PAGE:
Researchers from The Children’s Hospital of Philadelphia have found a clear-cut and persistent gender bias in the provision of treatment for idiopathic short stature (ISS) with recombinant human growth hormone treatment. The work, which was published recently in Scientific Reports, shows short boys are three times more likely than short girls to receive recombinant human growth hormone treatment for ISS.
The statistical definition for ISS (short stature from an unknown cause) height corresponds to the shortest 1.2 percent of the U.S. population. The study aims at understanding the origins of the disparities in the management of short stature.
“Social pressures regarding height seem to affect males more than females, at least in the U.S.,” said the study’s leader Adda Grimberg, MD, a pediatric endocrinologist at Children’s Hospital and a senior fellow of the Leonard Davis Institute of Health Economics at the University of Pennsylvania. “In the absence of an underlying condition, treating short children with recombinant human growth hormone represents medicalization of a physical trait.”
The research team looked at the health records from 28 primary care practices in the CHOP pediatric network, comprising 189,280 patients, and compared them to 93,736 patients from the four U.S. pediatric growth hormone registries. All the subjects were children and adolescents (up to age 20).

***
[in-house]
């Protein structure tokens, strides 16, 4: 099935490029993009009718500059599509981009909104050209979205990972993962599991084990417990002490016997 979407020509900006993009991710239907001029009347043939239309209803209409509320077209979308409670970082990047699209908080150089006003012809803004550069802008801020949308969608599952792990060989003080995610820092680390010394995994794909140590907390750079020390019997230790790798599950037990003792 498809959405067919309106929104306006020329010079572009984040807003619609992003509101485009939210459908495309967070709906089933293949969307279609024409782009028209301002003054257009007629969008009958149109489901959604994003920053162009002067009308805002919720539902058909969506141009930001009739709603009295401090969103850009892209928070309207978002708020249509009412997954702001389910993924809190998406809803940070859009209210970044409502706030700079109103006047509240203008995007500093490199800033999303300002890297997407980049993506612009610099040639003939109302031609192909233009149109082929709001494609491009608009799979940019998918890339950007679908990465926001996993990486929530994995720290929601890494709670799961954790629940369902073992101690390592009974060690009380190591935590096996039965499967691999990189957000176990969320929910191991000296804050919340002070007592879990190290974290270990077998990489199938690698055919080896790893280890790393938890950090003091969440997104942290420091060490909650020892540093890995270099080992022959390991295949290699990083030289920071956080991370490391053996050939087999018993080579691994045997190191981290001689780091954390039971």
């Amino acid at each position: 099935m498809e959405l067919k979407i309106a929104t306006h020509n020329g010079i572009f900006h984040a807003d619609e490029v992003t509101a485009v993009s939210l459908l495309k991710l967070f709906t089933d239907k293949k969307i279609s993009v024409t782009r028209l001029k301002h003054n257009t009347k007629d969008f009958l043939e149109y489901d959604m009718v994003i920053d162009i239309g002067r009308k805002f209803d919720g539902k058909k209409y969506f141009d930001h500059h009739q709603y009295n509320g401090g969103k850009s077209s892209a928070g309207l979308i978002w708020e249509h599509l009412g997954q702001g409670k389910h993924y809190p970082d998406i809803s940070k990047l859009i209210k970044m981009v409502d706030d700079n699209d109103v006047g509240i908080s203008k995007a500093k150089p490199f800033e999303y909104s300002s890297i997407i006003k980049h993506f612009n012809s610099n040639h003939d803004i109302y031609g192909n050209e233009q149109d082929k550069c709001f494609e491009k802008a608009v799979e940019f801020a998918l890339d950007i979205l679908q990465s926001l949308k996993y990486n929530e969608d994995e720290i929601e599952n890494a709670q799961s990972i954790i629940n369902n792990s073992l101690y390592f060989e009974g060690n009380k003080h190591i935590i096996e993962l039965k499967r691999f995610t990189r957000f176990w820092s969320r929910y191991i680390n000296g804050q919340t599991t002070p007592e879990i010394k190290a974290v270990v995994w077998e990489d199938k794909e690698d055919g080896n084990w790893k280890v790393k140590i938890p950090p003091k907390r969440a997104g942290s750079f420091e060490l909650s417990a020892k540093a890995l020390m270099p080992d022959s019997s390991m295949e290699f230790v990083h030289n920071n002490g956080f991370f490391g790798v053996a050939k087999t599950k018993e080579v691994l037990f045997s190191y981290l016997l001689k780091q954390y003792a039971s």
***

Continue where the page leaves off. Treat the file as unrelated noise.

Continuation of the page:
In the primary care population, 2,073 subjects (1.1 percent of the total) had heights below the threshold for idiopathic short stature. There were no gender differences in the prevalence of height below this threshold, or in the distributions of height in the entire primary care population. In contrast, among patients receiving recombinant human growth hormone for ISS, 74 percent were male. Among patients who received the hormone for all diagnoses, 66 percent were male. At the time of initiating growth hormone for idiopathic short stature, treated boys outnumbered girls for every year of age starting at age one, but the biggest differences occurred around puberty, when late bloomers and limited remaining time for potential medical intervention raise concern.
“Growth is an important sign of child health, so growth failure merits equal consideration for both boys and girls,” Dr. Grimberg said. “Gender bias in treatment may have doubly undesirable effects — short girls who have an underlying disease may be overlooked, while short healthy boys may receive overzealous, unnecessary treatment with an expensive drug that requires years of nightly injections and has potential side effects.”
Human growth hormone treatment costs roughly $20,000 per child per year, and requires daily injections.
In previous research, Dr. Grimberg found that proportionally more girls who were referred for evaluation of short stature were much more likely to have an underlying disease than boys who were referred. “The gender bias in referral and treatment suggests that diagnoses of underlying diseases are more likely to be delayed or missed altogether in short girls, and this suggests missed opportunities to address those conditions, not all of which require growth hormone treatment,” she said.
For more information, and for a link to the study in Scientific Reports, published online June 9, 2015, click here.